Conditions were noisy Wednesday night (Thursday 00:00z) and I was afraid that my signal may not get out, but I called CQ and popped up immediately on the RBN page, so my fears were abated. Soon afterwards, I found K5MUG calling. He and I had a nice QRPx2 contact, exchanging 559/579. The 500 mile distance between my QTH and San Antonio isn’t too far, but it’s still worth emphasizing that he sounded like he was in the room with me. It’s amazing what you can do with so little power.
I didn’t operate for long on Thursday night, but just long enough. My wife had just been gone for a week and I wanted to spend some time with her. Before she got home I made two contacts, both QRP stations.
Two more stations made it into my logbook Friday evening, one of which was also a QRP station. Fred, NF1U, had posted on the SKCC page that he was looking for an I and an S for the QRP challenge. Having both, I messaged him and we headed down to 7.021 to avoid the RTTY contest above us. After battling noisy conditions and exchanging 339/449, we continued our conversation on the SKCC sked page. As it turns out, he was gathering letters for the NAQCC monthly challenge, which is a crossword-like challenge in which you spell words with the call letters from the stations you work. I’m glad Fred had posted this in the active users portion of the sked page because this challenge has intrigued me for awhile. Maybe I’ll be able to complete the challenge this month.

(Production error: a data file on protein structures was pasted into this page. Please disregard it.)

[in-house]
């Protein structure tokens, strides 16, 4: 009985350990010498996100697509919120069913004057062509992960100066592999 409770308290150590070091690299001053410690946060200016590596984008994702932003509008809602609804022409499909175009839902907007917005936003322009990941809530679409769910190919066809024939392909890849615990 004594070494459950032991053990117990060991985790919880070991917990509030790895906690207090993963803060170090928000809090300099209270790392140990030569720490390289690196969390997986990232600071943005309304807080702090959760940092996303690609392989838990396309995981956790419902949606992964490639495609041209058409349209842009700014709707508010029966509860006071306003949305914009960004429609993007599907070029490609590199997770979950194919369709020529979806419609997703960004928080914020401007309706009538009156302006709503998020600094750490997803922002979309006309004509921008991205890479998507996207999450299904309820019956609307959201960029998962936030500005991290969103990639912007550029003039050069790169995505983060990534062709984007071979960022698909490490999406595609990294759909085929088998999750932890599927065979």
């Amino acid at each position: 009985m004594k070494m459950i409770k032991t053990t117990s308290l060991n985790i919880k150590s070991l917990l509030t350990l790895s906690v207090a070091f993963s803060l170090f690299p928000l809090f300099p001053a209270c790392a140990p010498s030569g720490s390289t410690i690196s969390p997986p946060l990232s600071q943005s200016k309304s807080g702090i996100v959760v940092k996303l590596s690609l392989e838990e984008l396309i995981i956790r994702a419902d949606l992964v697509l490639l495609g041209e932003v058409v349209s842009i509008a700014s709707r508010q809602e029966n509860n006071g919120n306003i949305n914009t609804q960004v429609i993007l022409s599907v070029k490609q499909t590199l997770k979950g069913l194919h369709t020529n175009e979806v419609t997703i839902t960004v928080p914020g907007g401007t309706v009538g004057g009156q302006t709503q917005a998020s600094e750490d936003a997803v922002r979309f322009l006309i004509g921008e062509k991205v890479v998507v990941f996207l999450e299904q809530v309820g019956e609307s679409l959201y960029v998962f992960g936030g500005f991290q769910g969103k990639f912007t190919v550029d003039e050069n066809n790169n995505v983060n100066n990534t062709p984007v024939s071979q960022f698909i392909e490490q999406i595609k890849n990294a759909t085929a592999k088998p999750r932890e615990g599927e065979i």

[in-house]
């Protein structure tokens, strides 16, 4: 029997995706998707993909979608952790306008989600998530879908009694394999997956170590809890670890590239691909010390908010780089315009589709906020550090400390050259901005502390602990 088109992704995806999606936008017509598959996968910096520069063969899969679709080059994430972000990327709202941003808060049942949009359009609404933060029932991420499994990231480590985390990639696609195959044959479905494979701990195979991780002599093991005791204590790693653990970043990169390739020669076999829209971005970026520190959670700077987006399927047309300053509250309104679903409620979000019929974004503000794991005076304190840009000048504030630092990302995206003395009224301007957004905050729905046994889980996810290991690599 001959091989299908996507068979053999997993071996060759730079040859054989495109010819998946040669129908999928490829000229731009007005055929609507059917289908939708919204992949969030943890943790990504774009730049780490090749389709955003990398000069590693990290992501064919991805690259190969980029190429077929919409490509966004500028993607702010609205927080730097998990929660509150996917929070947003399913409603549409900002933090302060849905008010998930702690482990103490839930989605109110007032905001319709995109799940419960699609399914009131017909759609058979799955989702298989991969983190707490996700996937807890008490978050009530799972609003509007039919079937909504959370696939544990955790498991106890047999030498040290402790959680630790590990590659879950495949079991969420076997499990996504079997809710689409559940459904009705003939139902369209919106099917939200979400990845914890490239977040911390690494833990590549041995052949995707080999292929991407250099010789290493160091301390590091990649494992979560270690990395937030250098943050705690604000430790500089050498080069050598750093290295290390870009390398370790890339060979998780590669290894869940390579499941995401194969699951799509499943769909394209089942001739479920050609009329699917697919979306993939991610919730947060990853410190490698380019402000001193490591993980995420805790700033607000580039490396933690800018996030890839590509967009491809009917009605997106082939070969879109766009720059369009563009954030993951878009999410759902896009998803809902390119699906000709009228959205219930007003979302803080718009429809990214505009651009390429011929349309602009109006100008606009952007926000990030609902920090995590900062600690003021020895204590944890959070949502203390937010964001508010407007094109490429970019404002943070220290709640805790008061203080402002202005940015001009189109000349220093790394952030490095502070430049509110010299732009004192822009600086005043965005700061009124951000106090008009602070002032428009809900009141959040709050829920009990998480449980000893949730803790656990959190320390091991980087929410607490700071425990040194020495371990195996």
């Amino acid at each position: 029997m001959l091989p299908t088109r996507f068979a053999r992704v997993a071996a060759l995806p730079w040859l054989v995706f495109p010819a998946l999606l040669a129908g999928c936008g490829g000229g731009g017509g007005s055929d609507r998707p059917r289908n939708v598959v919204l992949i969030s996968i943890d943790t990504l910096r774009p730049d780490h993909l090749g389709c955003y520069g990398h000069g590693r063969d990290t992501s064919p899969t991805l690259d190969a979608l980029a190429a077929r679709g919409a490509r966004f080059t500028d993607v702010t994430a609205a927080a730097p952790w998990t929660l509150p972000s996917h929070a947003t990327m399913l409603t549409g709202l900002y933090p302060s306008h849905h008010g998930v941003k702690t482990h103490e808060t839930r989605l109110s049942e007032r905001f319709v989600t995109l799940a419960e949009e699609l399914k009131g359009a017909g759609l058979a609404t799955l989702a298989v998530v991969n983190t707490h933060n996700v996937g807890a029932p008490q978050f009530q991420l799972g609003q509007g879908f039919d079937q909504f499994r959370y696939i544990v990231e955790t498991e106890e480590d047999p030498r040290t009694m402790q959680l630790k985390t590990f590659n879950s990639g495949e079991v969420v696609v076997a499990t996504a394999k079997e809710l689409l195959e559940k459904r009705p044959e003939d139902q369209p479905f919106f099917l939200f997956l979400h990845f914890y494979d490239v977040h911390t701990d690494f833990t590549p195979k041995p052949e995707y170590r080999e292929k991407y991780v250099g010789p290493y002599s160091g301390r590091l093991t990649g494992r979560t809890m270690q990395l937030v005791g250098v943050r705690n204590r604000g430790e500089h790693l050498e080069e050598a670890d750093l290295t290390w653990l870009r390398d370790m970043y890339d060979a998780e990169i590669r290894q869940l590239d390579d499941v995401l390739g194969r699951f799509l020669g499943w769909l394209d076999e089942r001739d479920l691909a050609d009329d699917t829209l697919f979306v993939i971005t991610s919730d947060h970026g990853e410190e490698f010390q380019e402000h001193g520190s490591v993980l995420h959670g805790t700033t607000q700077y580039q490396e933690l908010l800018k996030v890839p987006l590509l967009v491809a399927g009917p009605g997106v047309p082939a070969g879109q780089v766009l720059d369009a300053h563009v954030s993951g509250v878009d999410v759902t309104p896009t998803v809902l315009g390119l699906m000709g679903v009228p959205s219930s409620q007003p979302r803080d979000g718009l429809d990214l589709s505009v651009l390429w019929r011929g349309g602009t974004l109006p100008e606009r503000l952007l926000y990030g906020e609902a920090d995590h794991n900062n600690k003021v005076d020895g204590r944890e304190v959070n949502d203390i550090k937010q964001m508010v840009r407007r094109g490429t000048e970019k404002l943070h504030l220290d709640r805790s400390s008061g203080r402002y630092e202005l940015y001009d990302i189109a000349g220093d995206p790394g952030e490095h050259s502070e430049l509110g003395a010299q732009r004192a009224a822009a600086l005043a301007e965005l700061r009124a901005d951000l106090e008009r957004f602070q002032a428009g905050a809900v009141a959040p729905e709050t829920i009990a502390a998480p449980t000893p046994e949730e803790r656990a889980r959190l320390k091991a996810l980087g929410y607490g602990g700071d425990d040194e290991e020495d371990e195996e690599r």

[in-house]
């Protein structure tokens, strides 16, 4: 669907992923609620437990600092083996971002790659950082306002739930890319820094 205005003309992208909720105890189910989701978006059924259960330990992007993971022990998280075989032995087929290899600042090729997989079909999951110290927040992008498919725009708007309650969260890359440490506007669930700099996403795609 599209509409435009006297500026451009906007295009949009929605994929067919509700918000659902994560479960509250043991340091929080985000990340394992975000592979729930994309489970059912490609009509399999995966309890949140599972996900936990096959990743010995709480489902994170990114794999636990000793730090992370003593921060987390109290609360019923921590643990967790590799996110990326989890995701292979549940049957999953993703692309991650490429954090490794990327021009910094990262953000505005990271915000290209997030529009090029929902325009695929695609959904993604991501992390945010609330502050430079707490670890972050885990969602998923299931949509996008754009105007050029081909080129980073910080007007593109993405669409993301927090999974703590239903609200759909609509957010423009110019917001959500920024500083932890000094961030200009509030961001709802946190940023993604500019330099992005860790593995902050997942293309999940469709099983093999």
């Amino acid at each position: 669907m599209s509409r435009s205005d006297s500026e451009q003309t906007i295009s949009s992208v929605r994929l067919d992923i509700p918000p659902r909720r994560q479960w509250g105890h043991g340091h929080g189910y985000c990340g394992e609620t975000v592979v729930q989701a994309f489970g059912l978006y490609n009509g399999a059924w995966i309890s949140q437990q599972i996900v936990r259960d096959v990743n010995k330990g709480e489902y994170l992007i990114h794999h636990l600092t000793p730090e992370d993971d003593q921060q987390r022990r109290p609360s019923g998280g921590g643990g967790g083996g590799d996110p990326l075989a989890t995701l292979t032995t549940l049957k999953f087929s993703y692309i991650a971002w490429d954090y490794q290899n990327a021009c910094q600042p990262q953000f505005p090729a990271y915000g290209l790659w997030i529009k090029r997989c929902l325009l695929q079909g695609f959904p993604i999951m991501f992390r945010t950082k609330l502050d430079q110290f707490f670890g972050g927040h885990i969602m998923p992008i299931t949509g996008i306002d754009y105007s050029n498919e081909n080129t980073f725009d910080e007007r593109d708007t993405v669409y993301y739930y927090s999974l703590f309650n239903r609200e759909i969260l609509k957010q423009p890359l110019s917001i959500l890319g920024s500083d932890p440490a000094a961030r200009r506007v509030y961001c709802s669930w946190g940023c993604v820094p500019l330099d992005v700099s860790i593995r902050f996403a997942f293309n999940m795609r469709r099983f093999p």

Sunday and Monday had minor magnetic storms, but since I’m still new to HF, I didn’t really know how well I was going to be able to do. I was still able to get out and make a contact or two which surprised me. The QSB storm swells were insane! It was very much a traditional storm where you come up on the crest, see the other ship, then slip back down in the trough of the giant wave and there’s no one in sight.
The more I send the power at which I’m operating, the more I’m surprised how many QRP operators are out there. As it stands now, a quarter have also told me that they are low power. If I had been doing a better job of asking, maybe this total would be more.
As it stands now, I have worked 90 individual SKCC stations, half of which I worked in the past three weeks. As I’m drawing nearer to the end of my two challenges, to have a QSO a day and to earn that C, I’m turning my sights to other goals.
SKCC exchanges are easy; I already have a good idea of what they’re going to send so I’m mentally prepared for it to begin with. The hard part comes whenever they send other stuff. Sometimes I get it, but I often don’t.
While talking to Gary, W7EE, on the SKCC sked page, I mentioned that I wanted to be conversational since the exchanging numbers is getting stale. He was kind enough to offer to ragchew with me so that I can work on this skill. With some luck and hard work, I’ll continue to get my speed and head copy skills ever sharper.